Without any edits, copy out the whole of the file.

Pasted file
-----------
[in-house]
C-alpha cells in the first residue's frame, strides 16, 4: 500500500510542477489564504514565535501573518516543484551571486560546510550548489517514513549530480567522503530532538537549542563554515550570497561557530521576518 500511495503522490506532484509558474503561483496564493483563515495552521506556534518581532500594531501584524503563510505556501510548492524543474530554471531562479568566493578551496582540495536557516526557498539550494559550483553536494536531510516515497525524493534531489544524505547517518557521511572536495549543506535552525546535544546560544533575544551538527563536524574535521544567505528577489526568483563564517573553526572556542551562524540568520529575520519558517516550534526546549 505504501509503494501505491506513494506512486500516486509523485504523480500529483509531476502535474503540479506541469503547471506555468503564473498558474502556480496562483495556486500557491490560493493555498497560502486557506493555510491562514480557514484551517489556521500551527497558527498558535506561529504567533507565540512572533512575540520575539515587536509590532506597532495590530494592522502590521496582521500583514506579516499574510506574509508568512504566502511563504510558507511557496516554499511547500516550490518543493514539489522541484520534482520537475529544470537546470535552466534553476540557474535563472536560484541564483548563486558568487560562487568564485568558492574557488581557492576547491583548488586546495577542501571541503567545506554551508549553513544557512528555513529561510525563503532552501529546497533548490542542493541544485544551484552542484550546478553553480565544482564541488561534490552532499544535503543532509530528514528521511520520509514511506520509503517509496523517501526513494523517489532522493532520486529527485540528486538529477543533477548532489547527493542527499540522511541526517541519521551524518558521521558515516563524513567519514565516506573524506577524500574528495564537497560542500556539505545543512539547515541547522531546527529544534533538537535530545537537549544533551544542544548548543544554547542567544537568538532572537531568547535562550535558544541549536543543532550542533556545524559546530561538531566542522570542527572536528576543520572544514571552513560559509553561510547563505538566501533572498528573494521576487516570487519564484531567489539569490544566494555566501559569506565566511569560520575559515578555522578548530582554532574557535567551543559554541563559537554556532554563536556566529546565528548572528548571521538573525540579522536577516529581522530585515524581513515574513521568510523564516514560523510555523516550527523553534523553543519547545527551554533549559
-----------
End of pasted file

[in-house]
C-alpha cells in the first residue's frame, strides 16, 4: 500500500510542477489564504514565535501573518516543484551571486560546510550548489517514513549530480567522503530532538537549542563554515550570497561557530521576518 500511495503522490506532484509558474503561483496564493483563515495552521506556534518581532500594531501584524503563510505556501510548492524543474530554471531562479568566493578551496582540495536557516526557498539550494559550483553536494536531510516515497525524493534531489544524505547517518557521511572536495549543506535552525546535544546560544533575544551538527563536524574535521544567505528577489526568483563564517573553526572556542551562524540568520529575520519558517516550534526546549 505504501509503494501505491506513494506512486500516486509523485504523480500529483509531476502535474503540479506541469503547471506555468503564473498558474502556480496562483495556486500557491490560493493555498497560502486557506493555510491562514480557514484551517489556521500551527497558527498558535506561529504567533507565540512572533512575540520575539515587536509590532506597532495590530494592522502590521496582521500583514506579516499574510506574509508568512504566502511563504510558507511557496516554499511547500516550490518543493514539489522541484520534482520537475529544470537546470535552466534553476540557474535563472536560484541564483548563486558568487560562487568564485568558492574557488581557492576547491583548488586546495577542501571541503567545506554551508549553513544557512528555513529561510525563503532552501529546497533548490542542493541544485544551484552542484550546478553553480565544482564541488561534490552532499544535503543532509530528514528521511520520509514511506520509503517509496523517501526513494523517489532522493532520486529527485540528486538529477543533477548532489547527493542527499540522511541526517541519521551524518558521521558515516563524513567519514565516506573524506577524500574528495564537497560542500556539505545543512539547515541547522531546527529544534533538537535530545537537549544533551544542544548548543544554547542567544537568538532572537531568547535562550535558544541549536543543532550542533556545524559546530561538531566542522570542527572536528576543520572544514571552513560559509553561510547563505538566501533572498528573494521576487516570487519564484531567489539569490544566494555566501559569506565566511569560520575559515578555522578548530582554532574557535567551543559554541563559537554556532554563536556566529546565528548572528548571521538573525540579522536577516529581522530585515524581513515574513521568510523564516514560523510555523516550527523553534523553543519547545527551554533549559